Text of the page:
The Mexican Navy depends upon their naval shipyards for construction and repairs of their ships. There are five shipyards located in the Gulf of Mexico and Pacific Ocean:

Missiles

The Mexican Navy initiated studies to develop and construct its first missile, according to a May 2005 interview with the undersecretary of the Navy, Armando Sanchez, the missile was to have an average range of 12 to 15 kilometres (7.5 to 9.3 mi) and be able to target enemy ships and aircraft. The undersecretary added that they already had the solid propellant, and the basic design of the missile. All aspects relative to their fuselage were solved as well as the launch platforms. The Mexican Navy was developing the software to direct the missile to its target. In July 2008, the project was reported to be 80% complete. Despite this effort, the missile development was canceled in 2009 due to "problems with the propulsion system".[14]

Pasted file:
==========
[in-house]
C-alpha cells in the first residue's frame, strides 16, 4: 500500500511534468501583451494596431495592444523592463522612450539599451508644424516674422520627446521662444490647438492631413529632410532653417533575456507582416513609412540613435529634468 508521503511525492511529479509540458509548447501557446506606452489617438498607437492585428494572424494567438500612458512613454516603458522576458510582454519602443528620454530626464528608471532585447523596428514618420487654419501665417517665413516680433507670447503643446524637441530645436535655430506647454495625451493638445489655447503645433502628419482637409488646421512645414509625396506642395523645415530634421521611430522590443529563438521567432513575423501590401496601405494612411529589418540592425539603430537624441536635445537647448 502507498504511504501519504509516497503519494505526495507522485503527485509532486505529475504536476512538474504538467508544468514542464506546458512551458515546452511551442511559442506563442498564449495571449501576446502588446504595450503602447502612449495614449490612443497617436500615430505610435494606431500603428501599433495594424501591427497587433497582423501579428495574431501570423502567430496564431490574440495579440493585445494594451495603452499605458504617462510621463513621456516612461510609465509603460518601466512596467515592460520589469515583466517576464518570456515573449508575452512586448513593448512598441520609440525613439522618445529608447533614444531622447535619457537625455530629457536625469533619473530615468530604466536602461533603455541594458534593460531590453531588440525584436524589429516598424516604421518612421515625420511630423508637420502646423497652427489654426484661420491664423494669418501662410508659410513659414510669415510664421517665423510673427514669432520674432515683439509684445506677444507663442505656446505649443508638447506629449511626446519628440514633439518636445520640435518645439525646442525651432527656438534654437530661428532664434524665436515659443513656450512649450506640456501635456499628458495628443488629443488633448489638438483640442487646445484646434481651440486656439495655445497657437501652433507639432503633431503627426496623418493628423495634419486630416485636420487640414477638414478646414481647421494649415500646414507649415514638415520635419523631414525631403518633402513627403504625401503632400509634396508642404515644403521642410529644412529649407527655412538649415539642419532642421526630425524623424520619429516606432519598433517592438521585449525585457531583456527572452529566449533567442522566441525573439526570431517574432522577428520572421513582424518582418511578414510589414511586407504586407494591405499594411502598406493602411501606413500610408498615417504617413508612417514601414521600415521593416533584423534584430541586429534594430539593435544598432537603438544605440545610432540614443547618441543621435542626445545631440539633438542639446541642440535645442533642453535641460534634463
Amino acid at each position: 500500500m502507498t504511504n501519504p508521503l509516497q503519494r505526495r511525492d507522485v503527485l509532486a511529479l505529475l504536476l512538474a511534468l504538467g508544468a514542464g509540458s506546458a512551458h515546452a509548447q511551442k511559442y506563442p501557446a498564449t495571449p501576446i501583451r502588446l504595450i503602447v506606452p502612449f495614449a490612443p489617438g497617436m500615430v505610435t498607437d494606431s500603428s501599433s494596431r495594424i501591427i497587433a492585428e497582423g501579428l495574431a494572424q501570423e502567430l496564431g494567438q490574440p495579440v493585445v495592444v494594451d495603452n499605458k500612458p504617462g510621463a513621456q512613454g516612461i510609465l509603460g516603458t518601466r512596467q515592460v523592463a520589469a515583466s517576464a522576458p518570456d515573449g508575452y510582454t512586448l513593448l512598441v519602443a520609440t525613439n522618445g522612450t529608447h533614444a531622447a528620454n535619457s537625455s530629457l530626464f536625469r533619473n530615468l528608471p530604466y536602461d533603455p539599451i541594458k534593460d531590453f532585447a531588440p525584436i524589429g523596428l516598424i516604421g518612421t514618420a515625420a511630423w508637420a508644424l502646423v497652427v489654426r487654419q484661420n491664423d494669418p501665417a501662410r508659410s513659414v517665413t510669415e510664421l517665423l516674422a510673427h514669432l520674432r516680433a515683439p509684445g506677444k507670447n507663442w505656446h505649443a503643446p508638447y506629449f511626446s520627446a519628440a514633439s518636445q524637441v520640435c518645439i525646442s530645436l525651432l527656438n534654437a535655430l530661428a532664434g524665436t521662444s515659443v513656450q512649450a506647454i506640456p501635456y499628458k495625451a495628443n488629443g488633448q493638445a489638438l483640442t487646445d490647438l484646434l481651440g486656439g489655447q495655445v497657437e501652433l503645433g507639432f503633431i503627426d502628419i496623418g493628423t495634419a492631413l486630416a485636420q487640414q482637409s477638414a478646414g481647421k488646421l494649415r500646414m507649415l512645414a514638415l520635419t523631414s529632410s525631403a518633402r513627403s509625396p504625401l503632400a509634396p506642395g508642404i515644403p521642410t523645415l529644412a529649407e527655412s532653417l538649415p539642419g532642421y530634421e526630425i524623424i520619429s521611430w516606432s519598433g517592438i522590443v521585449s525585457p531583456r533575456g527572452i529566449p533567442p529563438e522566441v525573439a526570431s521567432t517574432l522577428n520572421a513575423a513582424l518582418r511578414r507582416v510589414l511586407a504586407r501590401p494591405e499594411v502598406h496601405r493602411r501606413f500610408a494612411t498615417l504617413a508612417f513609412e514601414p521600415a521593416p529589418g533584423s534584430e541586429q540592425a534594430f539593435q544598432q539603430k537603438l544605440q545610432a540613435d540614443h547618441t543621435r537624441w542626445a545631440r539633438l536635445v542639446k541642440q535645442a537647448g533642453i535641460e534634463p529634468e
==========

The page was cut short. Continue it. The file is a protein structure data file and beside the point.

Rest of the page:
Radar modernization

In 2009, the Mexican Navy began operating a batch of new MPQ-64 Sentinel radars in the oil-rich Gulf of Mexico. The radar network was installed in 2007 for a trial phase while military personnel were trained to get familiar with the system. The new installations will work together with combat surface vessels that patrol the area.[15][16]

Mexican Navy Maritime search and rescue unit flag
Mexican Navy Maritime search and rescue unit flag
A Mexican Navy Maritime search and rescue team departs on a Royal Australian Air Force C-130H Hercules transport plane in Indonesia en route to Thailand to help survivors of the tsunami disaster in 2005